Stuart Lennon

Live review from Underground Kubrick:

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Setlist:

1. Come What May

2. So Good to See You

3. Elastic World

4. Stop the World

5. June Sunday

6. London’s Waking

7. Hey You

The next to perform was Stuart Lennon, usually the singer for local rockers Papancha, but who has recently “accidentally gone solo” (a happy by-product of the band’s search for a new bassist). He’s far more experienced at this music thing than both the other bands that night, and it showed. His songwriting has a much more stable and mature form than that of either of the other bands that night because he’s found his particular style of expression. This style, acoustically, is one of simple chord progressions that combine “sweet-sounding” chords with more lopsided and dissonant ones in close proximity, usually moving from one kind to the other in the space of the verse to the chorus. Without this dynamic he would sound like a typical acoustic-folk or pop artiste, but because it does exist he sounds more like alternative-indie mixed with grungy influences. At its best, it is reminiscent of the deceptively casual approach to strong emotions that Pavement took, lulling you into a false sense of “everything’s going to be okay”-ness. This allows for a sarcastic interpretation of his songs because of the way the lyrics mingle with the music, adding a layer of complexity to the songs, which is always positive.

His voice, though, is a bit of an acquired taste– it’s a bit nasally thin, with that slanted quality which makes you feel like it’s missing the note even while hitting it. This kind of edge is not something you can fake (not well, anyway), and is another unique feature of Stuart’s sound, so give him a chance and you may end up quite liking this kind of timbre. It also contrasts well with the smooth and bouncy nature of his guitar-style. Having said that, a little work on having the voice maintain its integrity on the sustained notes wouldn’t hurt.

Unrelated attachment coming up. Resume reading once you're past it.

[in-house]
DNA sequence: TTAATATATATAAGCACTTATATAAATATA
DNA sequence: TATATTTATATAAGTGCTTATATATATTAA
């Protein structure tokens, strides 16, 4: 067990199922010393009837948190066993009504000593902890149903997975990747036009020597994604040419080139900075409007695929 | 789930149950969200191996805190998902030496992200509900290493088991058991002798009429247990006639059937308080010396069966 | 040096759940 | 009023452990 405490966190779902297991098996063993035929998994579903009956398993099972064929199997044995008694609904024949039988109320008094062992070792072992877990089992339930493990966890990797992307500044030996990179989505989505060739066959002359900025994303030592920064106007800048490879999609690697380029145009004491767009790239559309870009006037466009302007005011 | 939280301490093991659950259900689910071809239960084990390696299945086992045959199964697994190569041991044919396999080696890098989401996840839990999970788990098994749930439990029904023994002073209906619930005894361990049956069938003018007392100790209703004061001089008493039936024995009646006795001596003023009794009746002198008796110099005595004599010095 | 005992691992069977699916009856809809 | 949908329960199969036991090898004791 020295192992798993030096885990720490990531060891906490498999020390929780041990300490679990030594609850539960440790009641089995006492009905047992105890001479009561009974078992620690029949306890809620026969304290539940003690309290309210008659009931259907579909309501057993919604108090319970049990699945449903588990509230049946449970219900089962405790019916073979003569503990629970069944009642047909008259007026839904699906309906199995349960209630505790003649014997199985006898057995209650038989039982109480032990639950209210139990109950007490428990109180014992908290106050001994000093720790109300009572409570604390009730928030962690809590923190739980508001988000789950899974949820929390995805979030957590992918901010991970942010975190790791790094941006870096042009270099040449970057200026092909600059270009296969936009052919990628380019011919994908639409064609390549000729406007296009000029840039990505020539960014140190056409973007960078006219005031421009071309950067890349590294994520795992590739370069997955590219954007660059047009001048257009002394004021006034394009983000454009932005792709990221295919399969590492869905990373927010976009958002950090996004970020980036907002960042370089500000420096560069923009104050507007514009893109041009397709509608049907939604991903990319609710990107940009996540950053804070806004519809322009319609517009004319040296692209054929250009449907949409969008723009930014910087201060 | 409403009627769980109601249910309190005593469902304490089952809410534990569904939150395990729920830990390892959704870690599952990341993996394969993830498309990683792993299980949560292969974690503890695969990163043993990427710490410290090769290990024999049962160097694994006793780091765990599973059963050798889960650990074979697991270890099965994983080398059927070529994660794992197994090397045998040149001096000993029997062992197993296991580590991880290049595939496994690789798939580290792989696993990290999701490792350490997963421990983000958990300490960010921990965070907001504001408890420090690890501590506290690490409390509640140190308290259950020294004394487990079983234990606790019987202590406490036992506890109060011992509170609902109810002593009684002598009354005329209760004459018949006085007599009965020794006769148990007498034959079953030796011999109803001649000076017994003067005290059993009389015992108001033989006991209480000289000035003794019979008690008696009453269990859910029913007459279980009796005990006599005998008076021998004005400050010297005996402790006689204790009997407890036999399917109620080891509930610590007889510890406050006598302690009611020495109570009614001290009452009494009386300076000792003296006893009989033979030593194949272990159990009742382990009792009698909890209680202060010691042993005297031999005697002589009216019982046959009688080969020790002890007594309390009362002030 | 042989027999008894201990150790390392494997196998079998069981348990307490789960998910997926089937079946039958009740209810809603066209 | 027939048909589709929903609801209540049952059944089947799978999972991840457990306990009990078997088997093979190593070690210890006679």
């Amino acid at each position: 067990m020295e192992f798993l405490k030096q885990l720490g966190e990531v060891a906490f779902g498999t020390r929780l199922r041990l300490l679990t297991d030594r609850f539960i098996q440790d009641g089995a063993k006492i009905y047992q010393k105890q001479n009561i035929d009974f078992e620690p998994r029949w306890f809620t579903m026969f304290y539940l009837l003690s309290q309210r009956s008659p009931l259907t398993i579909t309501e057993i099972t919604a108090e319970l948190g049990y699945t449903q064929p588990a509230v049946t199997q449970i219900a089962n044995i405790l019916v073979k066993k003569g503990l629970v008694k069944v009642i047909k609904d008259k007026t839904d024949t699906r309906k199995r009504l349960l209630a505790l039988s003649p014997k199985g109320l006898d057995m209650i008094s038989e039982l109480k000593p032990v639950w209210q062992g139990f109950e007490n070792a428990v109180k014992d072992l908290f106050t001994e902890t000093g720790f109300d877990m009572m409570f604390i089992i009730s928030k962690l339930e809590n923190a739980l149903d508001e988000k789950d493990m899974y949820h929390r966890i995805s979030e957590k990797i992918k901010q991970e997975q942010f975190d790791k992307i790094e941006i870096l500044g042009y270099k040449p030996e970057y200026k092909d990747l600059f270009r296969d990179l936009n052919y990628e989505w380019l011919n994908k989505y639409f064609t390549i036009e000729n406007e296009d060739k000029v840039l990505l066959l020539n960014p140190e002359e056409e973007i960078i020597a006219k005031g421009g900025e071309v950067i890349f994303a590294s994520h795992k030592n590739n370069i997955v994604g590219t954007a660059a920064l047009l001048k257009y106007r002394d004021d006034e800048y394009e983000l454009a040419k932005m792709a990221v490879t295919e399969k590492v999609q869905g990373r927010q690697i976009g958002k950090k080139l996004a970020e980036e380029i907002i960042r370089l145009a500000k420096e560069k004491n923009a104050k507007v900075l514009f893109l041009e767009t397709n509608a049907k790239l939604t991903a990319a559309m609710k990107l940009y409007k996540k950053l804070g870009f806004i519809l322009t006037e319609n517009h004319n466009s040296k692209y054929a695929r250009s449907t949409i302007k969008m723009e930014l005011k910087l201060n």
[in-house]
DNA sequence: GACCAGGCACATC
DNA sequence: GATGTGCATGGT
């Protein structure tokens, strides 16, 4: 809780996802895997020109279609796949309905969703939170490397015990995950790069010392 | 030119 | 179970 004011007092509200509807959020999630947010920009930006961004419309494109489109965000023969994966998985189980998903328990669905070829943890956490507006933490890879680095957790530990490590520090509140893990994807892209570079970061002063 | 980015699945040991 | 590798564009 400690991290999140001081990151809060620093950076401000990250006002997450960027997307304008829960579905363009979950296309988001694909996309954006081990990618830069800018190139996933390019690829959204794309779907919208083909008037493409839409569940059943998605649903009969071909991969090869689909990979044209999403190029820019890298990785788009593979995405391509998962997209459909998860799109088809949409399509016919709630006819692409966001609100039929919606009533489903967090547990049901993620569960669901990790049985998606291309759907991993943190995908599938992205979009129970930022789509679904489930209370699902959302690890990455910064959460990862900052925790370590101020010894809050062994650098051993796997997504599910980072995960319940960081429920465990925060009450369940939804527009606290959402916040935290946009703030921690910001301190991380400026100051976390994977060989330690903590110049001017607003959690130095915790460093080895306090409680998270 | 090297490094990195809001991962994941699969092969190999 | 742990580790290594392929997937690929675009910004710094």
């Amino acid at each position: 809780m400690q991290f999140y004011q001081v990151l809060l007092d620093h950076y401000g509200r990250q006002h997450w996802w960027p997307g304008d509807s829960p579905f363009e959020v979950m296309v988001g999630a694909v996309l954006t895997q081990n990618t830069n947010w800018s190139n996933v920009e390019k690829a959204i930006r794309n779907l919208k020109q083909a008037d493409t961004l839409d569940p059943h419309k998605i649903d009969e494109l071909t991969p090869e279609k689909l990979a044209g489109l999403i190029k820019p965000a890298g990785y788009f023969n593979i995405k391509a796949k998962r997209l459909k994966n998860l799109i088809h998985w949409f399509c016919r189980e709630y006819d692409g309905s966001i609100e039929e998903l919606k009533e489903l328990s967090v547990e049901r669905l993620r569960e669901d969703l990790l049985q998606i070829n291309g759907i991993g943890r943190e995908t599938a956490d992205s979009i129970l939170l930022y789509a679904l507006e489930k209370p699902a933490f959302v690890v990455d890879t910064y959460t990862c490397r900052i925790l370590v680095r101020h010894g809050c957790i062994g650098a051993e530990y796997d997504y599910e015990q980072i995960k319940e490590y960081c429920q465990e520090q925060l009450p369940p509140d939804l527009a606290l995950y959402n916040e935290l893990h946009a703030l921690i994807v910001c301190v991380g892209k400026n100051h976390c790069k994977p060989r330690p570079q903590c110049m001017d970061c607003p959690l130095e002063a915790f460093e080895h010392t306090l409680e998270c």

Everything I just said was basically embodied in Come What May which has a buoyant energy that propels it through its REM-“happy song”-like territory. So Good to See You saw the use of one of the six harmonicas he had with him, which helped to enact the emotional lift that I was talking about as the chorus began. He began Stop the World with a Kerouac haiku (which instantly gives you tonnes of cred) and launched into a grungy ditty which sort of sounded like acoustic Love Battery. Hey You was a definite highlight and a great way to round out the set; despite being a little more conventionally pop-soundng, it gave closure to any pent-up frustrated energy in the previous songs with its annoyed yet level-headed railing against, ostensibly, “The Man”. This sort of maturity in treating a subject is good to hear in songs, and I hope to see more of it in future songs.

-Shashwati

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